Most online actors’ development strategies have prioritized multi-channel experiences. Traditional auction houses are acquiring their own digital platform or subcontracting their online activities to auction aggregators such as LiveAuctioneer, Invaluable or The-Saleroom; while purely digital platforms are progressively establishing a physical base (29% according to the report).
Online platforms and traditional actors share a common interest in the art market’s big data. In October 2016, Sotheby’s acquired Mei Moses Art Indices, an important auctions sales database, which became Sotheby’s Mei Moses. Artnet followed a similar strategy, acquiring Tutela Capital CA in November 2016, a firm specializing in quantitative art market analysis, intelligent algorithms, and high-frequency price indices.
The HISCOX report’s limitations
The abundant indices and studies that aim to evaluate the global art market have a common issue : they are all based on imperfect information; a statement that is also valid for the online sales segment.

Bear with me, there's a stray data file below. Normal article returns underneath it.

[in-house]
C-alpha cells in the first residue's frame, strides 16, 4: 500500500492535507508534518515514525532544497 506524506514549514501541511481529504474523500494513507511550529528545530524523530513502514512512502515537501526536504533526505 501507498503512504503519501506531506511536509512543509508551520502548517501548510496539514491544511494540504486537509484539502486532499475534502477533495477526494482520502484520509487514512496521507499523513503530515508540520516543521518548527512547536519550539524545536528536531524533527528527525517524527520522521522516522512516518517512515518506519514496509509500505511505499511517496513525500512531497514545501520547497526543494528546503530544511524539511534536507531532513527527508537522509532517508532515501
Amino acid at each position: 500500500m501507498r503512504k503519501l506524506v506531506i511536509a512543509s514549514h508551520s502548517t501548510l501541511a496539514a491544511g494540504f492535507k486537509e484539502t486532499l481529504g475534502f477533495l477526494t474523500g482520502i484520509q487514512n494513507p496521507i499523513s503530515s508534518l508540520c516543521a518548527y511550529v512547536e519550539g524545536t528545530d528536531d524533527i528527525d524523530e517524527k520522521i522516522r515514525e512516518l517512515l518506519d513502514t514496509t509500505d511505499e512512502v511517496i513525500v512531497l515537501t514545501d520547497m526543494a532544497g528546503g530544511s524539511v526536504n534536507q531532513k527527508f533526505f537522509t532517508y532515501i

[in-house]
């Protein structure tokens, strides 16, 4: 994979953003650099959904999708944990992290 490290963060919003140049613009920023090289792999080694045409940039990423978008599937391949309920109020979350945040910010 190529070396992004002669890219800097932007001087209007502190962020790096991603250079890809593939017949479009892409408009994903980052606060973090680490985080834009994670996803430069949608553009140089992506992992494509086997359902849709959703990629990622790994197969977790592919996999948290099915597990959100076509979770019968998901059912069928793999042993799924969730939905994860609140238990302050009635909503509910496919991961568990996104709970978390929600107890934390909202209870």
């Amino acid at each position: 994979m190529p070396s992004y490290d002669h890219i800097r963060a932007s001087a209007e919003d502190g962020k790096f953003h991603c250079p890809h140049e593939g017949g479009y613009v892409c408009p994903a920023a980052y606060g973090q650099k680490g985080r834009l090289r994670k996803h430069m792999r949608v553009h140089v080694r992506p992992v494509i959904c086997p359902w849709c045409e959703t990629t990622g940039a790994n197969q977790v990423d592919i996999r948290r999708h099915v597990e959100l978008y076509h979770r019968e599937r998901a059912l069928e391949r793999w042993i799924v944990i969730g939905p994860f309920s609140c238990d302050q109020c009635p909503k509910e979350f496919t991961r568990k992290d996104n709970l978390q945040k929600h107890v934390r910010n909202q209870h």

TEFAF 2017, which estimates that sales in the world art market reached $45 billion in 2016, adopts the Hiscox report’s conclusions without putting forward a precise figure on the value of the online sales segment. According to the UBS/Art Basel report 2017, which estimated the world art market to be worth $56,6 billion (-11% compared with 2015), the online market reached $4,9 billion in 2016. These considerable variations can be explained by the differences between counting methodologies, which principles are as opaque as the market they intend to study.
Finally, despite the relevance of the annual report published by ArtTactic and Hiscox, it remains limited to a Western approach to the online sales segment. In its 2017 edition, 80% of the 758 surveyed collectors were North American or Western European (one point less than the previous edition). The under-representation of the Asian continent (10%) and the Chinese actors’ lack of transparency can only result in a partial evaluation. According to the China Association of Auctioneers the country’s online art market reached $3,2 billion in 2014.